Plaintiffs are "master[s] of [their] complaint." Balcorta v. Twentieth Century-Fox Film Corp., 208 F.3d 1102, 1106 (9th Cir. 2000). As such, plaintiffs who wish to avoid federal jurisdiction "may resort to the expedient of suing for less than the jurisdictional amount, and though [plaintiff] would be justly entitled to more, the defendant cannot remove." St. Paul Mercury Indem. Co. v. Red Cab Co., 303 U.S. 283, 294 (1983). However, after removal, a plaintiff cannot, by stipulation, affidavit, or amendment, divest the district court of jurisdiction by reducing his or her claim. Id. at 292.

III. Discussion

Defendant argues that federal jurisdiction exists on the basis of diversity jurisdiction, asserting that there is complete diversity between the parties. Notice of Removal 3:1-7. Defendant, a national bank, is a citizen of Ohio, where its main office is located. Id. 3:3-7. Plaintiffs are residents of California, but their citizenship is not asserted by either party. Without knowing the citizenship of Plaintiffs, the Court cannot assess whether there exists complete diversity between the parties.

Defendant also asserts that federal jurisdiction exists because the amount in controversy requirement is satisfied. Id. 3:8-22. Defendant argues that Plaintiffs' limitation on recovery is a false assessment of damages, due to their request for "further relief as the Court deems proper, " which includes an unspecified amount of damages in the form of a loan modification that reduces the principal balance of the loan, reduces the interest rate of the loan, and waives all fees and fines incurred to date. Opp. 3:8-14. Defendant asserts that the damages sought by Plaintiffs "could never be awarded in an amount for less than $75, 000." Id. 3:8-10. Specifically, Defendant calculates the loan reduction that Plaintiffs will seek to be approximately $95, 000; the reduction in interest to be approximately $272, 922.80; and the waiver of fees and penalties to be approximately $38, 816.36. Id. 5:16-6:20. Defendant also argues that remanding the case back to state court would be tantamount to Plaintiffs amending their complaint to reduce the amount in controversy to avoid federal jurisdiction. Id. 2:19-3:3.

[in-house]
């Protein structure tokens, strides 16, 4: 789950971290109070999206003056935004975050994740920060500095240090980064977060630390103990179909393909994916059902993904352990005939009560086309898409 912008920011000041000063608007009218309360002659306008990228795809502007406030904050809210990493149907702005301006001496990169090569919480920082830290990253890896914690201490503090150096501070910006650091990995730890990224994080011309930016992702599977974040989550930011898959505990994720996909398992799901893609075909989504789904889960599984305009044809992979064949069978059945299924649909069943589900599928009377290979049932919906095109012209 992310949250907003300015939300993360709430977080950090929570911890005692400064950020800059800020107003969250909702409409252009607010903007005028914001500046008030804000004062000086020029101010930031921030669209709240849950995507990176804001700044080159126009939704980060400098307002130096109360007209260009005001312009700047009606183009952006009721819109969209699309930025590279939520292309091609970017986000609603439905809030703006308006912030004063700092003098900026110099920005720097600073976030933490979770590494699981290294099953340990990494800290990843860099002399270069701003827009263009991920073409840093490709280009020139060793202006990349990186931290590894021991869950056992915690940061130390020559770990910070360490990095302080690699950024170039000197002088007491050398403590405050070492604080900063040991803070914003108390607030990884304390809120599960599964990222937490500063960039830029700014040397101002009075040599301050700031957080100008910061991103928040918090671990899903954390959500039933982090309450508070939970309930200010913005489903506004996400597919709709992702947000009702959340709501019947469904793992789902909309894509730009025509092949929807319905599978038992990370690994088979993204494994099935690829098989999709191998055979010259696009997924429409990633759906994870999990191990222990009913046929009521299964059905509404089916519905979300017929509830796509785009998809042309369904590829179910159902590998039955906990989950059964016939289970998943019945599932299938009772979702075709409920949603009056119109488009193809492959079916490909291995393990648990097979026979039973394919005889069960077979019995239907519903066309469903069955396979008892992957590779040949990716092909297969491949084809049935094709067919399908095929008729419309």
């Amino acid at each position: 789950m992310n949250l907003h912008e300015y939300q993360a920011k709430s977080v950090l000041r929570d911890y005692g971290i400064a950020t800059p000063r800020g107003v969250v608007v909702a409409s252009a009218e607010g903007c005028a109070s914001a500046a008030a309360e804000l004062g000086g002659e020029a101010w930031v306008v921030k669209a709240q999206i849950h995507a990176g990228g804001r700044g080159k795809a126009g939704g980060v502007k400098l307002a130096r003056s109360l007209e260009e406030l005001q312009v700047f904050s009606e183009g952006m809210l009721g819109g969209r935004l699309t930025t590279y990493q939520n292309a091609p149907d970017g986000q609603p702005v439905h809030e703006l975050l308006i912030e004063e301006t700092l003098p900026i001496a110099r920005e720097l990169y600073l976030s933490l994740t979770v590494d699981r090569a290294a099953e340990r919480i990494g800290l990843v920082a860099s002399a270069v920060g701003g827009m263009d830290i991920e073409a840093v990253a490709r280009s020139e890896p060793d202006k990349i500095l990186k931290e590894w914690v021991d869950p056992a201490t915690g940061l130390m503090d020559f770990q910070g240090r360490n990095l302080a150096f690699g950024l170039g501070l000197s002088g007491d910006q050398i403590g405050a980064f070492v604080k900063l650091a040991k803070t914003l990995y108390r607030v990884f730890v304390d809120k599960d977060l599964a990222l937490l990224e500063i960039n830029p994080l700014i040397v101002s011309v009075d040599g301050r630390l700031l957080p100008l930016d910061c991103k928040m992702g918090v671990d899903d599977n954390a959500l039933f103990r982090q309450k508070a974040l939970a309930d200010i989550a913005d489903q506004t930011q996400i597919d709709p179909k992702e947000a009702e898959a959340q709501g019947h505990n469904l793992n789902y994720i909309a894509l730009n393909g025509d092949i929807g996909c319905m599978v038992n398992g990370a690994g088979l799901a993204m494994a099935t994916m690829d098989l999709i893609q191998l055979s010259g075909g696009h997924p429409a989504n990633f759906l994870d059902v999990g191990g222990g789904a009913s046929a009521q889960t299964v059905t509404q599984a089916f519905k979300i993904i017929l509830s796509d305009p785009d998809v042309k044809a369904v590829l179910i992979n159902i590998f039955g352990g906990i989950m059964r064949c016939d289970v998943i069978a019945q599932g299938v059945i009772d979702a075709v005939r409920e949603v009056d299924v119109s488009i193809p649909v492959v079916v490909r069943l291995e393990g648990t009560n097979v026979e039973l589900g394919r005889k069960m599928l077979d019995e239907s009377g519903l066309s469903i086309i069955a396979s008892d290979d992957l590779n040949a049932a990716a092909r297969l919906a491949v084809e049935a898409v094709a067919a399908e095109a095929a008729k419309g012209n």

Plaintiffs respond that they have properly limited their recovery from all possible sources to no more than $75, 000. Reply 3:13-16. Plaintiffs contend that they have the right to do so as masters of their complaint, and that this limitation prevents this Court from having diversity jurisdiction. Id. 2:13-17. Plaintiffs state after each cause of action throughout their complaint that they are seeking "a combined total recovery from all causes of action and all manner of recovery - including general damages, special damages, and any other compensation or disgorgement - of no more than a total of $75, 000.00, " including the monetary value of any nonmonetary items sought or awarded. Id. 3:4-12.

Plaintiffs expressly wish to avoid federal jurisdiction by limiting their claims to less than the jurisdictional amount. Plaintiffs, as "masters of their complaint, " are entitled to do just that. Though Plaintiffs' claims could potentially result in an award worth more than $75, 000, Plaintiffs have opted to sue for less than that amount. This ...